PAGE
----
My friend Jamie recently netted a bounty of beautiful blooms from her local farm in Granby, Connecticut and sent me some snaps of various floral arrangements she had put together.
It is the season in many parts of the country for short-lived posies to rear their gorgeous heads into brilliant colors of the rainbow.
During a recent stroll down the main streets of Staunton, my sister and I came across two young women passing out small colorful bouquets from their flower farm. They were preparing to host an open farm day and so were using ‘sweaty’ equity to garner interest in the event while standing on a hot and humid corner of the city.
So intrigued, I drove down a dusty road behind Shenandoah Regional Airport in countryish’ Stuarts Draft one early Saturday morning to check out the farm operated by the same said sisters with a passion for all blooming things.
Poets have long extolled the wonderful features of flowers, and some of the species’ symbolism -either by type or color – is known to most school children. Roses seem to get a lot of press (way too much for my taste) for their showoffy beauty and great irony of thorns nestling such gorgeous fragrancy:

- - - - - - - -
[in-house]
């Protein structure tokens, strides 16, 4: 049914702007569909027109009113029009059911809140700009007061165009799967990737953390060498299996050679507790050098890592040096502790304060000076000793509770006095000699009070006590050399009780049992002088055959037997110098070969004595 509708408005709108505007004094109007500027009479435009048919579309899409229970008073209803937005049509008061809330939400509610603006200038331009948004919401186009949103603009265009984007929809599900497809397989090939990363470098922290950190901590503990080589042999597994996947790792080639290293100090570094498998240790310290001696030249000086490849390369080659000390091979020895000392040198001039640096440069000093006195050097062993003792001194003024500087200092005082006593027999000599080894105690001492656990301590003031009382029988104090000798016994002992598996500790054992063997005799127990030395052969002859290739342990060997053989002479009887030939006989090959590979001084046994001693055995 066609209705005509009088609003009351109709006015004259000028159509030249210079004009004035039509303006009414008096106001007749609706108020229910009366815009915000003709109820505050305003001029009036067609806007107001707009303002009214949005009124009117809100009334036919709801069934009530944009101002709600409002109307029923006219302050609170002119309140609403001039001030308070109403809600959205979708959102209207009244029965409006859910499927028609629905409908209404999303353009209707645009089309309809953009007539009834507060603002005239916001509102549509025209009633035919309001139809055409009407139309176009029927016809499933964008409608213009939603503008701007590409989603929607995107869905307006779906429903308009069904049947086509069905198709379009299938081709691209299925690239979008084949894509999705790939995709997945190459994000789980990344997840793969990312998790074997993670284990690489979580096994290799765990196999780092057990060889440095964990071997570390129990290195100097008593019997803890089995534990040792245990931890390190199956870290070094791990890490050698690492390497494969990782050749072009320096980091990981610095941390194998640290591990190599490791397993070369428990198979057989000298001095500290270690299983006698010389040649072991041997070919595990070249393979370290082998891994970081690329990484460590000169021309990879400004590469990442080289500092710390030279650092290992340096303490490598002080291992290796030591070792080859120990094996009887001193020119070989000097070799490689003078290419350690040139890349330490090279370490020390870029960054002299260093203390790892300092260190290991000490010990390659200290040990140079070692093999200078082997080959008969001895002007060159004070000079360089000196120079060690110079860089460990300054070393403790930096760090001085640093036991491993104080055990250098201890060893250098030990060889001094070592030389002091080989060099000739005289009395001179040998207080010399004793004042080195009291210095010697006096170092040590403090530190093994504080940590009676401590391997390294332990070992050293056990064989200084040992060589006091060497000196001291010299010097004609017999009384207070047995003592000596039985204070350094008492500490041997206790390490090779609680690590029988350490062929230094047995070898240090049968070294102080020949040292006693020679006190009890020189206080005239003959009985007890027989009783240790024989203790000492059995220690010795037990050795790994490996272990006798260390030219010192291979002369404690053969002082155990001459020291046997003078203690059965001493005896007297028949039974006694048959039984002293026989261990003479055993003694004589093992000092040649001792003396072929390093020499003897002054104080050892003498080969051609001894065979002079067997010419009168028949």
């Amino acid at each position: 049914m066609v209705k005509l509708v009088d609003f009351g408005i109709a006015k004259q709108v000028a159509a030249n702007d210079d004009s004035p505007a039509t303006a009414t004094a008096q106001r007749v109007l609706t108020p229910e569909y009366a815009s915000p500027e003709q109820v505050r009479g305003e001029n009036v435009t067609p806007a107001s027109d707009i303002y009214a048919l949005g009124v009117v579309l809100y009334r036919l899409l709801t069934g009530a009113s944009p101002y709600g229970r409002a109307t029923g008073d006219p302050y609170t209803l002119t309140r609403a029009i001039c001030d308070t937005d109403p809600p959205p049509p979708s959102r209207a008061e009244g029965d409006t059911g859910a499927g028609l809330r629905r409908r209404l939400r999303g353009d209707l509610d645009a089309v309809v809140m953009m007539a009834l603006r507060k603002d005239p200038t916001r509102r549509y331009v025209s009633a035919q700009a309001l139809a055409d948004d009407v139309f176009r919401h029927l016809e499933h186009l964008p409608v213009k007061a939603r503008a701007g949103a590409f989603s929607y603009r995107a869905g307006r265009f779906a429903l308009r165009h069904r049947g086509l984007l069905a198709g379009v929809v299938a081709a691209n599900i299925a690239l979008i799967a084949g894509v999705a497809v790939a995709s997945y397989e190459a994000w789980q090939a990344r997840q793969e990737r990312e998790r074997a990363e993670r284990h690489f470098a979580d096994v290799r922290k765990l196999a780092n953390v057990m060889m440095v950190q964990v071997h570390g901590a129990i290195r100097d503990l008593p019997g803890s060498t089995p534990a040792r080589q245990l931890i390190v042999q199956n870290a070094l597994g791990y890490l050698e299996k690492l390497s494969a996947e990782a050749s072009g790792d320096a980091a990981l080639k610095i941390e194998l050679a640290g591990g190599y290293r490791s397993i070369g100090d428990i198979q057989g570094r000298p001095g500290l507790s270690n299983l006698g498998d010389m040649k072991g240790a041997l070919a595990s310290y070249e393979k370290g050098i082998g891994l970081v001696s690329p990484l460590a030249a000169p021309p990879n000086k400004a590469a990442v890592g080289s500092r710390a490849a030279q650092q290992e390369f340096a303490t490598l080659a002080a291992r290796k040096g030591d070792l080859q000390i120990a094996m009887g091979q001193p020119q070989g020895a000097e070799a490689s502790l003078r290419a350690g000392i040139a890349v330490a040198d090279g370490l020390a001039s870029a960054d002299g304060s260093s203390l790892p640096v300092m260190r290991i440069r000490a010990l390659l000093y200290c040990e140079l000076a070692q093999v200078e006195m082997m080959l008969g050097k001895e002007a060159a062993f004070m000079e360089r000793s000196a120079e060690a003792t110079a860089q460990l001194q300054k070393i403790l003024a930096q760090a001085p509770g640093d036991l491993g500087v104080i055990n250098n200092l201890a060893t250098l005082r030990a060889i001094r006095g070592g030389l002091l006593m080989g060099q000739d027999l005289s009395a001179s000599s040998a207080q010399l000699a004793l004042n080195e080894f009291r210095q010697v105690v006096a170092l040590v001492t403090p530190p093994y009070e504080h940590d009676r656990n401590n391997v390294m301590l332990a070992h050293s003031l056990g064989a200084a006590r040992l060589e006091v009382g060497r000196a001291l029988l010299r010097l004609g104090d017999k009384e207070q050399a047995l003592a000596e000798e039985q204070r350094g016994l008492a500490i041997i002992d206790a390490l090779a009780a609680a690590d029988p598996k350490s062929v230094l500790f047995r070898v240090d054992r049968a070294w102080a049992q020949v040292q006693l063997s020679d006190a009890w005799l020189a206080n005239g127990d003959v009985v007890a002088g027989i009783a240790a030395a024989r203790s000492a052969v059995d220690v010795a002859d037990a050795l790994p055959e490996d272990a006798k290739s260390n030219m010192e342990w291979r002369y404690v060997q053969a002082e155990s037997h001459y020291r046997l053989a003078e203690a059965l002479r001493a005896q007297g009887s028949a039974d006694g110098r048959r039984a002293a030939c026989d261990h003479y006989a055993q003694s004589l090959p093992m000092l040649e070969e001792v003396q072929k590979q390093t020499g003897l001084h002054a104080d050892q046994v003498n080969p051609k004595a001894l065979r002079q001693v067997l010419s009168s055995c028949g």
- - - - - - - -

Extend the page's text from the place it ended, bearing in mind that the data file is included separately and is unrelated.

The tulip is a courtly queen,
Whom, therefore, I will shun;
The cowslip is a country wench,
The violet is a nun; –
But I will woo the dainty rose,
The queen of everyone. (Thomas Hood – oh brother!)
But back at the farm, something these sisters also make unique in the US are its frogs. I don’t mean the web-footed, “ribbit” variety, but the small spiked “bed of nails” florists use to hold bouquets in place. Harmony Harvest farm is the only place in the country that still makes these metal floral arranging devices by hand.
Traced back to the 16th century, some believe they are so-named because they sit in water like frogs (Ok, so water hippos doesn’t exactly roll off the tongue!).
Even without the benefit of the spiked floral holders, Jamie had made short work of her bouquet, and quickly transformed them into several smaller arrangements using vases and pots she had around the house. I enjoyed seeing her photos. It made me nostalgic for my Connecticut friends, but also made me feel included in her day.
When I moved to Staunton, I had to leave most of my house plants in the care of a friend since I could not cram them into my car for the journey. I had always thought plants were a safer, longer lasting bet than flowers. However, Jamie’s wildflower mix has since stitched together a small “thought” garland with my recent day trip to the flower farm and has me thinking about the importance of impermanence.
To paraphrase what one of the owners of the Virginia flower farm had said during the farm day floral demonstration, don’t think that cut flowers are sad because they have a shorter life span than their potted cousins. They’re not supposed to last forever.
Those wise women farmers know something my good friend Jamie knows. It’s why she shared her flowers with me one day via text message across the miles that separate us. In the words of author John Harrigan, “Happiness held is the seed; happiness shared is the flower.”
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